“Women . . . on the Level with Their White Sisters”: Rose Hum Lee and Butte’s Chinese Women in the Early Twentieth Century

Pictured here in 1945, Rose Hum Lee became a sociologist, who used her academic training to document Butte's Chinese community. Courtesy the Mai Wah

Pictured here in 1945, Rose Hum Lee became a sociologist, who used her academic training to document Butte’s Chinese community. Courtesy of the Mai Wah Museum in Butte, MT.

Born in Butte in 1904, Rose Hum Lee earned a B.S. in social work from Pittsburgh’s Carnegie Institute of Technology and completed a doctorate in sociology at the University of Chicago. Her dissertation—The Growth and Decline of Rocky Mountain Chinatowns—was published in 1978. Because her work was largely based on the experiences of her own family and childhood, her scholarship offers invaluable insights into the lives of Chinese women and families in Butte during the first four decades of the twentieth century.

The daughter of merchant Hum Wah Long and his wife, Lin Fong, Rose Hum Lee, like other Butte-born Chinese American children, attended Butte’s grammar and high schools, where she distinguished herself academically. Additionally, the fact that her father was one of the city’s most prominent Chinese businessmen conferred a level of respect on the Hum family.

Nevertheless, Lee, like other Chinese women of Butte, encountered the common racist assumption that equated Chinese women with prostitution. The Montana Standard reflected that stereotype while defending the wives of Butte’s merchants in a 1942 article about the city’s Chinese history. “While the Chinese men of Butte were, as a rule, good law-abiding citizens . . . the less said about the Chinese women of that day the better,” the Standard noted. “The exception among the women were the wives of Chinese doctors and merchants, women who were on the level with their white sisters and who have left many estimable children.” Certainly, those estimable children—like Lee—contended with pressure to maintain their respectability. Continue reading

Discrimination: The Case of Mrs. Wo Hop

Although little is known about Mrs. Wo Hop--even her first name is lost to history--the pass she carried reveals something of the world in which she lived. Butte-Silver Bow Archives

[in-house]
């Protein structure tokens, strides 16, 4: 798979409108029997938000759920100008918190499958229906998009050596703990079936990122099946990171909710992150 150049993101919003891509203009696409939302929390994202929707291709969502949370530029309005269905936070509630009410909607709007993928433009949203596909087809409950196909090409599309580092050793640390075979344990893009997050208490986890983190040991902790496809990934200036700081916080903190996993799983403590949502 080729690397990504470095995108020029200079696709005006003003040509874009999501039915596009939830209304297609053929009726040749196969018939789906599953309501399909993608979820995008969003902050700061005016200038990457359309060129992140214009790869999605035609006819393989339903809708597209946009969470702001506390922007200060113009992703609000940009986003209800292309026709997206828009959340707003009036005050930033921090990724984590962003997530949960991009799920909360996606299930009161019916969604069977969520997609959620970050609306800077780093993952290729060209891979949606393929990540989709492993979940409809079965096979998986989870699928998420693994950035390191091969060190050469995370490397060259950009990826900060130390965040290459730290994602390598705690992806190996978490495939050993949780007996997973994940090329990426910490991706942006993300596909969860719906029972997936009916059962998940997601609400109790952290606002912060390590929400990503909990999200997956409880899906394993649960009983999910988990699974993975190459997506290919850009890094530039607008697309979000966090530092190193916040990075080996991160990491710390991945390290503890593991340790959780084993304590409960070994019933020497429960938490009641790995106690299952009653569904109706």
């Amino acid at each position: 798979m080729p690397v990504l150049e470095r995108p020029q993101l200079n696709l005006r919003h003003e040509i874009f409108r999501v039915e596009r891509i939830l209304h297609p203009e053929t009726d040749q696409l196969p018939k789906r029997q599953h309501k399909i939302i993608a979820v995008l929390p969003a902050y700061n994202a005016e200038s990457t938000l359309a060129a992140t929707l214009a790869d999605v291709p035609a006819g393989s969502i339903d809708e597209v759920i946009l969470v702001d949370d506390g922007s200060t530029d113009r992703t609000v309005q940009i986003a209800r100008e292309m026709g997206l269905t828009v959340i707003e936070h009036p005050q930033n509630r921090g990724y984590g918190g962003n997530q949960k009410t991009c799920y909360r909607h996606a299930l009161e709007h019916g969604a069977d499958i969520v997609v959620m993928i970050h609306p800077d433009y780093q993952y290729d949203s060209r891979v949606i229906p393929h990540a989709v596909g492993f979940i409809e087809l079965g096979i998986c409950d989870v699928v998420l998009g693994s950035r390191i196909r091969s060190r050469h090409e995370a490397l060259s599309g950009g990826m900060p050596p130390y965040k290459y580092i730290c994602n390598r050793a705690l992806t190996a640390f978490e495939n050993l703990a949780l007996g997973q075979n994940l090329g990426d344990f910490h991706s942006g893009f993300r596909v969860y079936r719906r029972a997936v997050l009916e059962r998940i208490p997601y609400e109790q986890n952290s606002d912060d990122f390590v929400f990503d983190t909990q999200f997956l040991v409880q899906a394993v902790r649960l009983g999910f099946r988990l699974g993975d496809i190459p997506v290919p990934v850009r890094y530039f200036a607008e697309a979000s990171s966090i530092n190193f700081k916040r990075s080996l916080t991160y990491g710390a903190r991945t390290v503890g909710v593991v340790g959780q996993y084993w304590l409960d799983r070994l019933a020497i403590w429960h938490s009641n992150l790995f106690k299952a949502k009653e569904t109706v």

Although little is known about Mrs. Wo Hop–even her first name is lost to history–the pass she carried reveals something of the world in which she lived. Butte-Silver Bow Archives

Chinese immigrants played an important role in the economic development of the West, including Montana. The 1860s mining boom and the subsequent railroad development in the region drew a diverse mix of people, including many Chinese. In spite of their role in building Montana, Chinese pioneers faced intense discrimination and their stories are often lost to history. This document is one of the few pieces of evidence we have about the life of Mrs. Wo Hop of Butte. It illustrates the precarious position of the Chinese, and especially Chinese women, in late nineteenth-century Montana.

While American businesses had welcomed—and even recruited—Chinese workers in the mid-nineteenth century, by the 1880s native-born Americans on the West Coast increasingly blamed the Chinese for unemployment and lower wages. Pressure to end economic competition, paired with the idea that the Chinese were racially inferior by nature, culminated in the passage of the Chinese Exclusion Act in 1882. The act prohibited Chinese laborers from immigrating to the United States, and it was the first immigration law in American history to exclude a group based on nationality. The law allowed for the admission of certain upper-class individuals like merchants and teachers, but it was extremely difficult for these non-laborers to prove their status. Thus, until its repeal in 1943, the Chinese Exclusion Act effectively ended Chinese immigration.

Mrs. Hop, whose husband was a merchant in Butte, carried these papers to prove that she was in America legally. As a Chinese woman, Mrs. Hop was in an especially dangerous position. The bulk of early Chinese immigrants to the United States were men, and Chinese women and families were seen as anomalies. The stereotype among native-born Americans was that Chinese women were brought to America as prostitutes, and ­­religious and civic leaders promoted the idea that their presence posed a moral danger to American society. The Page Law of 1875 had imposed stiff penalties on the importation of Chinese prostitutes, and the enforcement of the law reflected a strong cultural assumption that women who immigrated from China were coming for illicit purposes. Continue reading